Improvisation asks us to trust that surprise will teach us something. As we enter a new year and a post-pandemic landscape, musical improvisation offers inspiration.
Players for the Connecticut Sun and the Las Vegas Aces square off during basketball’s WNBA semi-final in September 2020 in Bradenton, Fla. (AP Photo/Phelan M. Ebenhack)

What pro sports should learn from resilient women athletes post-pandemic

Women athletes and pro sports leagues are doing more with less, seizing the moment and expectations during the COVID-19 pandemic. When the crisis passes, professional sport should follow their lead.
Could the Chateau Laurier be your new office? THE CANADIAN PRESS/Adrian Wyld

Stressed out working from home? Consider a hotel day pass

People working from home, especially parents, are stressed out during the COVID-19 pandemic. Hotels, meantime, have taken a huge economic hit. Here’s why hotels should market to remote workers.
A nurse at the Royal Free Hospital in London simulates the administration of the Pfizer vaccine on Dec. 4, 2020 to support staff training ahead of the rollout in the United Kingdom. (Yui Mok/Pool Photo via AP)

Which age group — old or young — should get the COVID-19 vaccine first may depend on timing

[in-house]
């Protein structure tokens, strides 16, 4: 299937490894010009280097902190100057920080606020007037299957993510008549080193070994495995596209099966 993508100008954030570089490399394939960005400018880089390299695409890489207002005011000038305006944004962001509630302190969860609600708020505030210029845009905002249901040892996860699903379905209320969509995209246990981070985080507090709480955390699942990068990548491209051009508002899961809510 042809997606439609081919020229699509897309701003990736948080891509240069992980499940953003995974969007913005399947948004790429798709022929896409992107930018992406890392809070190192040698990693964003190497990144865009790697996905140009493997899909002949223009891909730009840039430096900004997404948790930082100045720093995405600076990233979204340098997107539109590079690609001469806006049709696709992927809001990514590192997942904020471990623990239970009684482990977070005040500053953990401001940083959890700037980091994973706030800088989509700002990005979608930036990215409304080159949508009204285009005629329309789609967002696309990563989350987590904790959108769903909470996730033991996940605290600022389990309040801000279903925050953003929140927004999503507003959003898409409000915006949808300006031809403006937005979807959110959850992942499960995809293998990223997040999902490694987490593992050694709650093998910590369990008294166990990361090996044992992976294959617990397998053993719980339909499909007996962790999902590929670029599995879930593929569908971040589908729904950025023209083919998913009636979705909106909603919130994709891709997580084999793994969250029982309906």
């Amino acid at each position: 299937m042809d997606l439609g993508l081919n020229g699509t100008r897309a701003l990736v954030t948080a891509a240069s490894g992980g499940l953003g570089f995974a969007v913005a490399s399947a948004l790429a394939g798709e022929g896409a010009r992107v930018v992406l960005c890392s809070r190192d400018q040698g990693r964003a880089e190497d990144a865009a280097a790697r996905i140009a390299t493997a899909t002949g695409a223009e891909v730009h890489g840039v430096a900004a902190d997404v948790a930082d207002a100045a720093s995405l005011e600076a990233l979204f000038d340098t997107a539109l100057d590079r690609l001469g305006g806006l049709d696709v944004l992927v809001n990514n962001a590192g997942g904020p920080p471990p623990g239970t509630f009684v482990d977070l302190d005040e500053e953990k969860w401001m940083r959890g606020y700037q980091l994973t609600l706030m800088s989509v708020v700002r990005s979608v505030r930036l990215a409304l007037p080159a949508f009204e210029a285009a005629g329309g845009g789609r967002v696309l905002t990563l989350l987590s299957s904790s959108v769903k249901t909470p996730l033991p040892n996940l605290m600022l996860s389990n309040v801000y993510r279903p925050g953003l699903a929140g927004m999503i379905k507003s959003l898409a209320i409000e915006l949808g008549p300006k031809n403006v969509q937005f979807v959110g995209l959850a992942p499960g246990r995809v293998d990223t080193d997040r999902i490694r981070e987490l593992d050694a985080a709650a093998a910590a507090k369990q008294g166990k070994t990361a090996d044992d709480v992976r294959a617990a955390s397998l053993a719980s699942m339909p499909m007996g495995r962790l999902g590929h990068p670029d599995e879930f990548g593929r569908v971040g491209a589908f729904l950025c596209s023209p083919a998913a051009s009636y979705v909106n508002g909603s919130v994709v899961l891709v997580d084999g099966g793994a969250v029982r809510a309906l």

If supplies of COVID-19 vaccine are initially limited, who should be vaccinated first? A mathematical model shows when and why it’s best to start with the young, and when older people should go first.
A teacher holds a child as young women learn business skills at Centre D'Apprentissage Feminin (C.A.FE.) in Bamako, Mali, Africa in June 2018. The school is funded by the Canadian NGO Education internationale, a co-operative offering exchange and development services in education. THE CANADIAN PRESS/ Sean Kilpatrick

COVID-19 is stifling NGO efforts to promote gender equality when it’s most needed

COVID-19 has presented an opportunity to increase gender equality both in Canada and worldwide. Rebuilding with women at the forefront will help communities succeed post-pandemic.
The Fairmont Royal York Hotel in Toronto. After the SARS pandemic in 2003, Toronto hotels faced a recovery period. (Shutterstock)

SARS didn’t prepare the hospitality industry for the prolonged impact of COVID-19

After SARS in 2003, an effort was made by Toronto’s tourism and hospitality industries to stimulate the sector’s recovery. But measures weren’t put in place for future pandemics.
Mink can be readily infected with SARS-CoV-2 and then pass the virus to humans. (Shutterstock)

The mink link: How COVID-19 mutations in animals affect human health and vaccine effectiveness

In the disturbing scenario of human-to-mink-to-human COVID-19 transmission, the virus may mutate in mink prior to re-infecting people. That possibility makes vaccine design even more crucial.
Farmers, cottagers and small business organizations are among the groups clamouring for better broadband in Ontario, especially in the midst of the COVID-19 pandemic. (Pexels)

Building back better, during and after COVID-19, with faster broadband

The need for much-improved internet connectivity exists across Canada. Will the Ontario government’s recent announcement of $1 billion and the federal government’s announcement of the Universal Broadband Fund of $1.75 billion for improved broadband be enough to make a difference?